In order to fight the spread of disease, the WELL Standard recommends large sinks and a column of water at least ten inches tall to prevent any contamination of the fresh water. This “optimization” goes hand-in-hand with making it easy for people to wash their hands by providing fragrance-free hand soap placed in dispensers with disposable and sealed soap cartridges. Also recommended: using paper towels in lieu of air-dryers, as paper towels are more effective in removing bacteria (while being less environmentally friendly, unfortunately).

In regard to the use of anti-microbial soap, the FDA has reported that it is not more effective than regular soap and proper hand washing.

“Following simple hand washing practices is one of the most effective ways to prevent the spread of many types of infection and illness at home, at school and elsewhere,” says Theresa M. Michele, MD, of the FDA’s Division of Nonprescription Drug Products. “We can’t advise this enough. It’s simple, and it works.”

Air

Many health problems come from the generation of mold and fungi in the HVAC system. UV filters in heating and cooling equipment have been developed to combat this problem, together with scheduled maintenance and filter replacement. All major HVAC manufacturers now offer these kinds of UV filters.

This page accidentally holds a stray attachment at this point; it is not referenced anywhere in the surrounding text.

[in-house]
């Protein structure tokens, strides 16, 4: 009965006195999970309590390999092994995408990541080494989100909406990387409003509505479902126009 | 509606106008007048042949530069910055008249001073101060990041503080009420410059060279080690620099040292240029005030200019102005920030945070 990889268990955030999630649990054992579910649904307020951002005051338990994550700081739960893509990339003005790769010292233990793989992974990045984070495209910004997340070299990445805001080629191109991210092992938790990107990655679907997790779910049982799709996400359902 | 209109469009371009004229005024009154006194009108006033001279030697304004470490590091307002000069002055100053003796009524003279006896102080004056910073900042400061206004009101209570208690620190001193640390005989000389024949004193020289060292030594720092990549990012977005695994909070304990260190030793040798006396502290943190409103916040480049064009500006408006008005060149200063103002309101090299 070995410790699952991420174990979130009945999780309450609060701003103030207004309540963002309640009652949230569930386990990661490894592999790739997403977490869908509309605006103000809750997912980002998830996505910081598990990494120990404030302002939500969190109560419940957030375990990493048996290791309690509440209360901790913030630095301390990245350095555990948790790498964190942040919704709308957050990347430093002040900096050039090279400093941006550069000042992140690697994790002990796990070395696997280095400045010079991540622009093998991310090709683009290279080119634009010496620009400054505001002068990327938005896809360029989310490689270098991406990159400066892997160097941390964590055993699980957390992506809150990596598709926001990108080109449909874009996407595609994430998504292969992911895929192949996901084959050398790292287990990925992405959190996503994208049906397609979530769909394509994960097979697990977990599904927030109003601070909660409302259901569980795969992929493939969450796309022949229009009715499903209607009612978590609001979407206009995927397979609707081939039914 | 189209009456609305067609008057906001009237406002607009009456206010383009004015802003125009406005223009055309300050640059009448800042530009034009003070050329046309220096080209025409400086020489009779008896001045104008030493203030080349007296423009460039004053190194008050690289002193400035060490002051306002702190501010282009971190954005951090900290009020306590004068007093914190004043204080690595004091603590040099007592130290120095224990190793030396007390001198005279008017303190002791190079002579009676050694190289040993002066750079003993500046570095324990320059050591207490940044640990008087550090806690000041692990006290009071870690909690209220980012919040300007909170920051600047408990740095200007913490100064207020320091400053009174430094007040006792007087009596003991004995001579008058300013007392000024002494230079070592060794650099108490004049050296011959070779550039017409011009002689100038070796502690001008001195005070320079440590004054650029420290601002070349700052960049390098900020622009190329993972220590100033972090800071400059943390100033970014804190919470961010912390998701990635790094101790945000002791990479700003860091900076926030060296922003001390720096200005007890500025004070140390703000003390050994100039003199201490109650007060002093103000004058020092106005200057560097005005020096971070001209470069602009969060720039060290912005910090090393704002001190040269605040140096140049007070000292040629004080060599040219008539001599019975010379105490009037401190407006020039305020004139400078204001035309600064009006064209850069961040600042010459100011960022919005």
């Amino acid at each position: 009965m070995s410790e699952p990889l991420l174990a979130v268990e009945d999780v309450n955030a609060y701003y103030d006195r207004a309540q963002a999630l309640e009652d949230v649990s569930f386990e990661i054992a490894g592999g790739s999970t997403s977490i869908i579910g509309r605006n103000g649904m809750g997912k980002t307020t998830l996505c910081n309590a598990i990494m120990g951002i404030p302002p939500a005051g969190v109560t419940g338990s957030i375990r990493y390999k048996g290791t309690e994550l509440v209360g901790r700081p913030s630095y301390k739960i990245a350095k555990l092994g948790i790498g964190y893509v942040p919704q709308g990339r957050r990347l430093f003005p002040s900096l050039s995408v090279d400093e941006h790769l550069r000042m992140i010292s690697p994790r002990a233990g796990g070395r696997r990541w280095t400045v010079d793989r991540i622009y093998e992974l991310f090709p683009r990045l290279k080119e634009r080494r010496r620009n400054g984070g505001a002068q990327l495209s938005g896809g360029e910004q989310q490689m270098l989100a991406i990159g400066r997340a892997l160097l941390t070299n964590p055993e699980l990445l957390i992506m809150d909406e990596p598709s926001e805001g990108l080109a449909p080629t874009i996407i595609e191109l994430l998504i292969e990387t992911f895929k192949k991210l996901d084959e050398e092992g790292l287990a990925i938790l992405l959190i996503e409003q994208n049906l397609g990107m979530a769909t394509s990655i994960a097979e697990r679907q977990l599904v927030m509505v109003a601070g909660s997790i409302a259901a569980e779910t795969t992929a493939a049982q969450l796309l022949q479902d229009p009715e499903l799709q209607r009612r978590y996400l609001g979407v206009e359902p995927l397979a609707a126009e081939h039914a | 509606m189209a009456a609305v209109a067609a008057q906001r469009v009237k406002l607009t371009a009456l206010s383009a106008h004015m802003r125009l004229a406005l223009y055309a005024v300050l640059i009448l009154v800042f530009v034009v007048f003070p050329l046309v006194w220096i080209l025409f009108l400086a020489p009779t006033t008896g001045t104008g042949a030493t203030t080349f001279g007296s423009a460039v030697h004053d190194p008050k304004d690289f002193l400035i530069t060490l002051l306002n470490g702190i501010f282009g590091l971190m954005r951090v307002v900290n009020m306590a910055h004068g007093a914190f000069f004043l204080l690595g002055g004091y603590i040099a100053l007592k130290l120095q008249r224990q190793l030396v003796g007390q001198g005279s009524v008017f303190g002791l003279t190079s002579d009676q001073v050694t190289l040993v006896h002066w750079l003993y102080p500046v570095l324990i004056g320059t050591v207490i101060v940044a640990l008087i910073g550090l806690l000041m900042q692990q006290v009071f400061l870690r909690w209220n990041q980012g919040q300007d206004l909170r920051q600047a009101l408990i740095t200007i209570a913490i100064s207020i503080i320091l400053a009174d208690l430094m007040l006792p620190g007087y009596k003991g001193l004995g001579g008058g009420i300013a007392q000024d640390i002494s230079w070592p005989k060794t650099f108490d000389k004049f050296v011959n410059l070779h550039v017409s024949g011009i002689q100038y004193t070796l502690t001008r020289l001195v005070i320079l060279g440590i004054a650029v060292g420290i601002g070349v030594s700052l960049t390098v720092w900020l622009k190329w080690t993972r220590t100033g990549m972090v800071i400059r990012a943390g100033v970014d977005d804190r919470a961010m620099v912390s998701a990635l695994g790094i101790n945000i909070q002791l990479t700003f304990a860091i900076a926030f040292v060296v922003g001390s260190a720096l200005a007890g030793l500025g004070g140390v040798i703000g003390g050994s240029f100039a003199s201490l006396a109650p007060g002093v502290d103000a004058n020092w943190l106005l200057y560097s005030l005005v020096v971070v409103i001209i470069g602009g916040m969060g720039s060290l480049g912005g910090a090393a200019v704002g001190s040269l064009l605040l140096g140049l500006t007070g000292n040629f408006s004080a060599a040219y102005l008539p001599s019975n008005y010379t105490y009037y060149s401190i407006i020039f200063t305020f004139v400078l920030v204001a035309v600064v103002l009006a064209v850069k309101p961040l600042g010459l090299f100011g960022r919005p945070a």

Proper ventilation quality should always be prioritized, not only to reduce the spread of bacteria, but also to reduce the accumulation of pollutants from inside and outside the building, which can negatively affect people with asthma or other respiratory problems.  In particular, great attention should be given to the levels of Particulate Matter PM 2.5 and PM 10 (caused also by heavy demolition or construction and diesel-powered equipment); Carbon monoxide (produced when a combustion appliance, such as a boiler, heater, oven, and so on, does not completely burn a carbon-based fuel); and Ozone and Nitrogen dioxide. 

There are many indoor-air quality monitors for sale, which can help track the levels of many pollutants. There are also outdoor-air quality monitors that can warn when windows should be closed that may have been left open.

Stress

Calm and a Healthy Home

Your home should be a sanctuary, a place to come home at the end of a crazy day to decompress. When I come home, I want to open the door, feel a sense of calm wash over me, and leave all the stress outside.

But if your home is cluttered, disorganized, and dark, with no connection to nature, your stress levels will never go down. You will have no place to recharge. The stress, anxiety, and overwhelm will never subside. (Here are some other effective ways to reduce cortisol.)

What are the impacts of a home that doesn’t promote calm?

  • Increased stress and anxiety
  • Decreased happiness
  • Gastrointestinal issues
  • Cardiovascular disease